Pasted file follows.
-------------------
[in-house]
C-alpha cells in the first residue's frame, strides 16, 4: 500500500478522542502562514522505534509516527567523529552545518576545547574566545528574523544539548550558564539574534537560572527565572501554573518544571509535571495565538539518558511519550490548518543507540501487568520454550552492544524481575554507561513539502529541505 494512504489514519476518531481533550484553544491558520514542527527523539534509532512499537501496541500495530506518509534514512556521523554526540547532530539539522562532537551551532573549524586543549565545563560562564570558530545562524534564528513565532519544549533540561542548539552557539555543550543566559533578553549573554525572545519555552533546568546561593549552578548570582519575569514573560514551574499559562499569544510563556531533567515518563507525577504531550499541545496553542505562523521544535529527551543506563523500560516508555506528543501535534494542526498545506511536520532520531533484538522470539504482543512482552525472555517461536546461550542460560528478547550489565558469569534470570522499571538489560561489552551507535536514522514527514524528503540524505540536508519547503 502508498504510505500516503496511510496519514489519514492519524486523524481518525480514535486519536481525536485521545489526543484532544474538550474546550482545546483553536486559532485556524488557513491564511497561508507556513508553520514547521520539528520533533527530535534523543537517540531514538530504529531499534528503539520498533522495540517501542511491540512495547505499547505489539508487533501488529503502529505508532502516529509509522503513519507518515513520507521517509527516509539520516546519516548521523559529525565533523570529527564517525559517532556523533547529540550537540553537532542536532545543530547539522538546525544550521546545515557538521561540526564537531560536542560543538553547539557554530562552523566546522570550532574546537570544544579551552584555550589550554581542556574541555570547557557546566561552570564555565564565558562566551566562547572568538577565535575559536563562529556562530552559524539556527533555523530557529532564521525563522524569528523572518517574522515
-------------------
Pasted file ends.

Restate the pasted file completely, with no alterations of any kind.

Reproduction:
[in-house]
C-alpha cells in the first residue's frame, strides 16, 4: 500500500478522542502562514522505534509516527567523529552545518576545547574566545528574523544539548550558564539574534537560572527565572501554573518544571509535571495565538539518558511519550490548518543507540501487568520454550552492544524481575554507561513539502529541505 494512504489514519476518531481533550484553544491558520514542527527523539534509532512499537501496541500495530506518509534514512556521523554526540547532530539539522562532537551551532573549524586543549565545563560562564570558530545562524534564528513565532519544549533540561542548539552557539555543550543566559533578553549573554525572545519555552533546568546561593549552578548570582519575569514573560514551574499559562499569544510563556531533567515518563507525577504531550499541545496553542505562523521544535529527551543506563523500560516508555506528543501535534494542526498545506511536520532520531533484538522470539504482543512482552525472555517461536546461550542460560528478547550489565558469569534470570522499571538489560561489552551507535536514522514527514524528503540524505540536508519547503 502508498504510505500516503496511510496519514489519514492519524486523524481518525480514535486519536481525536485521545489526543484532544474538550474546550482545546483553536486559532485556524488557513491564511497561508507556513508553520514547521520539528520533533527530535534523543537517540531514538530504529531499534528503539520498533522495540517501542511491540512495547505499547505489539508487533501488529503502529505508532502516529509509522503513519507518515513520507521517509527516509539520516546519516548521523559529525565533523570529527564517525559517532556523533547529540550537540553537532542536532545543530547539522538546525544550521546545515557538521561540526564537531560536542560543538553547539557554530562552523566546522570550532574546537570544544579551552584555550589550554581542556574541555570547557557546566561552570564555565564565558562566551566562547572568538577565535575559536563562529556562530552559524539556527533555523530557529532564521525563522524569528523572518517574522515